A 3.3 liter, twin-cam, straight-eight engine was used to power this vehicle. Even with the heavy saloon bodies, the engine could propel the vehicle to a speed of around 95 mph. A Roots-type supercharger was later added and the vehicle was given the designation 57C. The supercharger was quiet and provided between three to four pounds of boost pressure. The addition of the supercharger increased the horsepower rating to 175.
The Type 57S version was a 'sportier' version of the Type 57. The chassis was shorter, with the rear axle running through the frame. A slightly tuned engine with higher compression and a dry sump lubrication helped increase the performance of the car. The front and rear axles received de Ram shock aborbers, replacing the Hartford Friction dampers.
The Type 57SC was a combination of the 57C and 57S. The engine produced between 200 and 220 horsepower.
On August 11, 1939 while testing a Type 57C tank-bodied racer near Molsheim, Jean Bugatti was killed. This was the same day as the start of the 2nd World War, which inevitably meant that the race Jean was preparing the vehicle for would never be run.
By Daniel Vaughan | Aug 2006
Ettore Arco Isidoro Bugatti was born in Milan, Italy in 1881. His father, Carlo, was a furniture designer of some fame. The father's brother, Rembrandt, was a gifted sculptor of animals. When he was old enough, Ettore attended the Brera Academy of Art where he studied sculpture. Soon, he turned his attention to mechanical endeavors.
The first Bugatti motor car was built in 1899 though the first vehicle to bear his name was the Type 13 of 1910. Power came from a four-cylinder, eight-valve engine. The 1913 the radiators became more rounded and in the shape of a horse shoe.
The company's first eight-cylinder engine production car was introduced in 1922 and dubbed the Type 30. The engine had a single overhead camshaft and displaced two liters. The car had a drum brakes, solid axles and leaf springs on all four corners.
The Type 35 in all sequences, the A, B, C, and T, were some of Bugatti's early examples that made the marque famous. The Type 57 introduced in 1934 and continued in production until 1940. They were powered by a 3257cc straight-eight engine with double overhead camshafts that produced between 130 and 140 horsepower. There were four road-going versions of the 57 and these were the Type 57, Type 57C, Type 57S, and Type 57SC. The Type 57C was a supercharged version while the Type 57S was a sporty version based on a short and lower wheelbase. The Type 57SC was a combination of the 57S and 57C. A variety of body-styles were offered throughout the years.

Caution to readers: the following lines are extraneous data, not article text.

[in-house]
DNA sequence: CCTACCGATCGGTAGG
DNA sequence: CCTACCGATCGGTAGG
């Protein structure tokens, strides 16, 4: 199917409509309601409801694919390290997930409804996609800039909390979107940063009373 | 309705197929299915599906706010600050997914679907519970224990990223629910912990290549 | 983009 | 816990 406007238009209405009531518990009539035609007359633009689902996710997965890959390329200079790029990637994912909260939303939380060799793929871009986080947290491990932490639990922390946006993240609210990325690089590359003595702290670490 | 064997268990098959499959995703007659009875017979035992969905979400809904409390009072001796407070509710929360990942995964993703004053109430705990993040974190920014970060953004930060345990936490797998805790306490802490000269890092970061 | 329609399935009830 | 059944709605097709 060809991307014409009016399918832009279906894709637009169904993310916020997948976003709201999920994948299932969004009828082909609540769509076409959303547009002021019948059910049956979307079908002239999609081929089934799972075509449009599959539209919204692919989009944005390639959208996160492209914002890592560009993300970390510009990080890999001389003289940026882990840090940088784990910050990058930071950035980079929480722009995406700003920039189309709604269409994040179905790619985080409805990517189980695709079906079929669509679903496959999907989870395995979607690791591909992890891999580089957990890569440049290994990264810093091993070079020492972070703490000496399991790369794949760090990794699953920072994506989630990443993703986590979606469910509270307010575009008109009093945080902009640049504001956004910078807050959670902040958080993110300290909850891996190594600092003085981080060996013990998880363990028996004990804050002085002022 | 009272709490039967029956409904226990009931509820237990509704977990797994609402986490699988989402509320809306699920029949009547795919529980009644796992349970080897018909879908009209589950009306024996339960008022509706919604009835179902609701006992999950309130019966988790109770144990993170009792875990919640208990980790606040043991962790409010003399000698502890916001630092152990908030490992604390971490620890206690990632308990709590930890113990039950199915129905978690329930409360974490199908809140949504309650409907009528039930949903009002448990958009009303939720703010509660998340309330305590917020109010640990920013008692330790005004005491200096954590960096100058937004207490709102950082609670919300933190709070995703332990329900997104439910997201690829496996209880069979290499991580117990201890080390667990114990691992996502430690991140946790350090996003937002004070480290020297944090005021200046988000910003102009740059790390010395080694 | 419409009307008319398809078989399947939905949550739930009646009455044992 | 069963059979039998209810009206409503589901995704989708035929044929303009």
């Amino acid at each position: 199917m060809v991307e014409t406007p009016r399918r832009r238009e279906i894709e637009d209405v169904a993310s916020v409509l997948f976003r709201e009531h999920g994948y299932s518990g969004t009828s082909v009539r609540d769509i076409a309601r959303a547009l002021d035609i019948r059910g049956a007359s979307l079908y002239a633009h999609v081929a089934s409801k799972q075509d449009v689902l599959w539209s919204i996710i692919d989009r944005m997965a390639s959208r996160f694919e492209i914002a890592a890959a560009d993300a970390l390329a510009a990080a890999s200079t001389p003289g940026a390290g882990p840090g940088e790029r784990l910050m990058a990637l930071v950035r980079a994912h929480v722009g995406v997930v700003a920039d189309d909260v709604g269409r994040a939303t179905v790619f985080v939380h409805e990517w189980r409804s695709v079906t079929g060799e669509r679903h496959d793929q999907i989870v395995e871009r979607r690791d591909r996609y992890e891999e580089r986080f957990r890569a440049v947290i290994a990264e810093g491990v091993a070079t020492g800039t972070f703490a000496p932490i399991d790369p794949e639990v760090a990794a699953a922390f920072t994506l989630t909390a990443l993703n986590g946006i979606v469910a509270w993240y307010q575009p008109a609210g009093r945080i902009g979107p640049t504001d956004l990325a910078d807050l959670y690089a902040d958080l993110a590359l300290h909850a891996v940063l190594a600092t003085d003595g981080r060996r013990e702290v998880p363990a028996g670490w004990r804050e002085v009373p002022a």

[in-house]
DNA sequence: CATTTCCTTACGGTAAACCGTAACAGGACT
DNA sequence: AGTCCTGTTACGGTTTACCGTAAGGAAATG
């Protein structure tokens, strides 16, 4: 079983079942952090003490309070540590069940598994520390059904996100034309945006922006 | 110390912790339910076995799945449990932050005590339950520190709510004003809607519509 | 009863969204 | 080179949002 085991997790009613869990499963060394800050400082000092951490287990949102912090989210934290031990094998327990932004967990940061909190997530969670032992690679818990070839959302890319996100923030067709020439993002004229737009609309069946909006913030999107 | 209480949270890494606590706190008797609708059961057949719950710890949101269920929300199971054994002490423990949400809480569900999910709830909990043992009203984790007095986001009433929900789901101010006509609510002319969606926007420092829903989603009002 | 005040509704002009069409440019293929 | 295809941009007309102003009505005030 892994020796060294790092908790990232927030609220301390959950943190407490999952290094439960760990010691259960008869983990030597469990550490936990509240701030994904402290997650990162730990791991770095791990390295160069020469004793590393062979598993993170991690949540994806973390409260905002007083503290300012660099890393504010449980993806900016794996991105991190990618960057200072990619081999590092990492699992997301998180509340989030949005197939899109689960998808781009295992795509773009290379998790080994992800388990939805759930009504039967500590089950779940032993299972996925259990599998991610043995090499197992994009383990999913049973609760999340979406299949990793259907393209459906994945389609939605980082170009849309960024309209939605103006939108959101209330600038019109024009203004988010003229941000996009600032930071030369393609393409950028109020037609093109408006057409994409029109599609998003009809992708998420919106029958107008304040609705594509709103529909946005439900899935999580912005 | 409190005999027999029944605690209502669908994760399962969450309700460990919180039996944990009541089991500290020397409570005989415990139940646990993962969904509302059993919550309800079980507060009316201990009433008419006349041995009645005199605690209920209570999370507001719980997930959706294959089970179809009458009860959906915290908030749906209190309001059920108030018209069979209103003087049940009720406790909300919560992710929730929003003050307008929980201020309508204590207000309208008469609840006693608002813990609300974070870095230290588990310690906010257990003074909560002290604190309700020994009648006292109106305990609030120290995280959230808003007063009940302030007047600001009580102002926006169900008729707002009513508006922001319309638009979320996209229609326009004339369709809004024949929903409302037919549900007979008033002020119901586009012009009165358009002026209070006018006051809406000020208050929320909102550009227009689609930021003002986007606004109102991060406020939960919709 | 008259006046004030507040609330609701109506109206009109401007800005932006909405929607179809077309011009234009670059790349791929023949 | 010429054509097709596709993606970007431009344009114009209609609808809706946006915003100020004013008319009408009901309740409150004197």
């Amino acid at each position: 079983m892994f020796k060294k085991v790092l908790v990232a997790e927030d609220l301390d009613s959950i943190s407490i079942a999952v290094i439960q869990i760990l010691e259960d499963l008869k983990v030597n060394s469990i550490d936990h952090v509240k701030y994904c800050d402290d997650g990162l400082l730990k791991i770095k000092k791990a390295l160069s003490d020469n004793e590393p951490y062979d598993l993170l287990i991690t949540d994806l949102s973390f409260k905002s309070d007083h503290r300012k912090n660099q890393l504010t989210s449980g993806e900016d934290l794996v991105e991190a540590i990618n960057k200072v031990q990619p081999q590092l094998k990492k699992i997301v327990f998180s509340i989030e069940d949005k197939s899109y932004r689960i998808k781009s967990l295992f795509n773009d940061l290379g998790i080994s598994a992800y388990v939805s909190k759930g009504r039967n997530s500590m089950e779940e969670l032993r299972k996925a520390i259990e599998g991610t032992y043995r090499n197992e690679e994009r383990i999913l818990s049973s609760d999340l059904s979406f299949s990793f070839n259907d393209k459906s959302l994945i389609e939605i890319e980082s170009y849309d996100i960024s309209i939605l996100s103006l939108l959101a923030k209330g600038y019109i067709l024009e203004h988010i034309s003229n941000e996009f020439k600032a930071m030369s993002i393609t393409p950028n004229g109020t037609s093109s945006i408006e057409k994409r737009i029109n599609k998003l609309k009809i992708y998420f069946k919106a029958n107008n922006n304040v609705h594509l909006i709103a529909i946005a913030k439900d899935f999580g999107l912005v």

The engine rested in a ladder-type frame and matted to a four-speed manual gearbox. The front had a tubular axle with the suspension comprised of longitudinally mounted semi-elliptic leaf springs. The rear axle was suspended in place by a pair of quarter-elliptic leaf springs. The early versions of the vehicle had cable-operated drums on all four wheels. Later versions were upgraded with Lockheed hydraulic brakes with twin master cylinder, which first appeared in 1938.
The Type 57 and its variants were intended for road going use. However, many made their way onto the racing circuit. Lord Howe drove a Type 57 to a third place finish in the 1935 Tourist Trophy. A Type 57G won the Monthlhery and Reims race in 1936. In 1937, Jean-Pierre Wimille and Robert Benoist drove a Bugatti to victory at LeMans.
Many of the cars were clothed by prominent coachbuilders such as Figoni, Van Vooren, Corsica, and James Young. Most of the chassis were bodied by the factory with coachwork in the style of Jean Buggatti. The catalog bodies included two versions of the Ventoux Coupe, the Galibier four-door sedan, the Stelvio cabriolet, Atalante, and Atlantic. The Atlantic and Atalante were constructed in two-door coupe configuration. Gangloff, a Swiss coachbuilder, was tasked with clothing most of the factory bodies.
By Daniel Vaughan | Feb 2007